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Military Guns and Ammunition

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This is intended for people interested in the subject of military guns and their ammunition, with emphasis on automatic weapons, particularly in larger calibres (12.7+mm).

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Exploring The Design Space   Ammunition <20mm

Started 25/7/15 by NathanielF; 101071 views.
QuintusO

From: QuintusO

13-Sep

tidusyuki said:

In extruded receiver designs, does the bolt carrier rides directly on the receiver wall or does it need some sort of additional steel railing in the interior for the bolt carrier to rides on?

It depends. The ACR does have fastened on steel guide rails, but the HK433, CZ Bren 2, and BT APC series do not (I'm not super familiar with the APC series but it looks like what's bolted on the left inside of the receiver is an ejector, not a guide rail. You can see that on the APC9 here:)



I assume that design is a bit different on the APC556/223, but you can see the extruded guide rail right above it.

The SCAR uses the same design, you can see that in the raw extrusions here:

Archangel and Bearcat also use this arrangement.

  • Edited 13 September 2020 13:34  by  QuintusO
QuintusO

From: QuintusO

13-Sep

tidusyuki said:

Also how did the barrel mated in the 433? is there any sort of barrel block/trunnion molded directly inside the upper just like the old G36? Looking at the receiver i don't see any sort of screws outside where the barrel extension is supposed to be like APC, SCAR and BREN It is supposed to be a quick change barrel so i'm assuming the design is quite similar to the MCX. In the MCX to detach the barrel you just need to loosen a pair of screws that tighten the barrel in place.

HK433 patents:

https://worldwide.espacenet.com/publicationDetails/originalDocument?CC=US&NR=2018259275A1&KC=A1&FT=D&ND=3&date=20180913&DB=&locale=en_EP#

https://worldwide.espacenet.com/publicationDetails/originalDocument?CC=US&NR=2018259276A1&KC=A1&FT=D&ND=3&date=20180913&DB=&locale=en_EP#

https://worldwide.espacenet.com/publicationDetails/originalDocument?CC=US&NR=2018259278A1&KC=A1&FT=D&ND=3&date=20180913&DB=&locale=en_EP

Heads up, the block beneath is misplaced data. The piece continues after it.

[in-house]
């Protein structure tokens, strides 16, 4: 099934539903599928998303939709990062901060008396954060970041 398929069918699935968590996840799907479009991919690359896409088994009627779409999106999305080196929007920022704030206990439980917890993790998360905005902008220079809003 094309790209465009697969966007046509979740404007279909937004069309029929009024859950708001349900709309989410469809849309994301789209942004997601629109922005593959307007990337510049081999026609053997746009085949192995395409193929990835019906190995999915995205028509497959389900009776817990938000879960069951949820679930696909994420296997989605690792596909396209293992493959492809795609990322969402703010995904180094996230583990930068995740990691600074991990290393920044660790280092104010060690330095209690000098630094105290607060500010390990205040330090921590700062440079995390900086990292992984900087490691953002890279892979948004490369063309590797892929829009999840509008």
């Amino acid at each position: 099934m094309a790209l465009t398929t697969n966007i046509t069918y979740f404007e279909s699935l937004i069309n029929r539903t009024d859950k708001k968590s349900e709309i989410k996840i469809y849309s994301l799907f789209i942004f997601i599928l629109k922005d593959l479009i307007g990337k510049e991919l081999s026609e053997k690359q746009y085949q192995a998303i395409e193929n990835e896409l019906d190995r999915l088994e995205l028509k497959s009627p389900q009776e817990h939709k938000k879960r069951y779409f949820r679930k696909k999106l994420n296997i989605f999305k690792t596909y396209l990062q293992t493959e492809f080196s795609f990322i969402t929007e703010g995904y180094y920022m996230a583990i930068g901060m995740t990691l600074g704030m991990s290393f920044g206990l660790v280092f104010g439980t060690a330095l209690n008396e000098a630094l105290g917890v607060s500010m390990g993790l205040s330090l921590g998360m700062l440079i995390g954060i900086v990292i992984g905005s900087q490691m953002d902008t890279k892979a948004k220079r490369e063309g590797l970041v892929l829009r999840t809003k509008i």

roguetechie

From: roguetechie

13-Sep

Yes, a 4moa gun that can never be better than that is the closest thing to the best we have...

autogun

From: autogun

13-Sep

tidusyuki said:

I really have no why they decided to go with 416.

Emeric can answer that... see: http://forums.delphiforums.com/autogun/messages/6744/1

  • Edited 13 September 2020 14:38  by  autogun
Red7272

From: Red7272

13-Sep

roguetechie said:

Yes, a 4moa gun that can never be better than that is the closest thing to the best we have...

Given what most assault rifles are used for that isn't too bad. I'm not really a fan of the bullpup either because of the LOP, but as the basis of a good rifle it's an excellent place to start.

QuintusO

From: QuintusO

13-Sep

It has some interesting detail features (the cam system I ripped off for all of my rotary bolt rifles, very good idea), but overall I disagree. It's not a space efficient design.

roguetechie

From: roguetechie

13-Sep

Honestly, my favorite pick for bullpups is still the AUG.

An honest to God super AUG 2.0 could definitely be worth doing but we all know it's never gonna happen.

As far as tavor goes, settling for four moa is a distinctly suboptimal decision no matter how you want to try to spin it in an era when bargain basement AR's that are only partially in spec are genuinely difficult to make shoot that bad...

Like it's just not actually justifiable, so unjustifiable in fact that the country the gun was ostensibly made for doesn't run it in any unit where they're allowed to use anything else.

autogun

From: autogun

14-Sep

roguetechie said:

Honestly, my favorite pick for bullpups is still the AUG.

I am fond of that gun, as well. A couple of years ago or so I visited Steyr and had some discussions with them, as well as a detailed presentation on the AUG. What struck me is that this 40-year-old gun is still highly advanced today. I do think that Steyr missed an opportunity, though: instead of developing yet another 5.56 mm AR-15 descendant, they really should have put the money into a 7.62 x 51 AUG. That way, they could have offered armies the opportunity to adopt both 5.56 mm and 7.62 mm rifles/ARs with matched handling - and had something that could easily be converted to 6.5 mm Creedmoor or whatever. Hindsight is a wonderful thing!

tidusyuki

From: tidusyuki

14-Sep

Thanks for the links. After looking at those patent images for quite sometime unfortunately i still don't really understand the barrel mating procedure nor how the barrel is supposed to be placed tightly inside the upper. The detailed description has so many engineering terms that are quite hard to grasp either. Mind explaining it to me?

Also I'm just really curious about it. How is the barrel block/trunnion manufactured and attached in the extruded upper?
here in the MCX barrel block there's no visible screws nor pin unlike on those SCAR type rifles.





 

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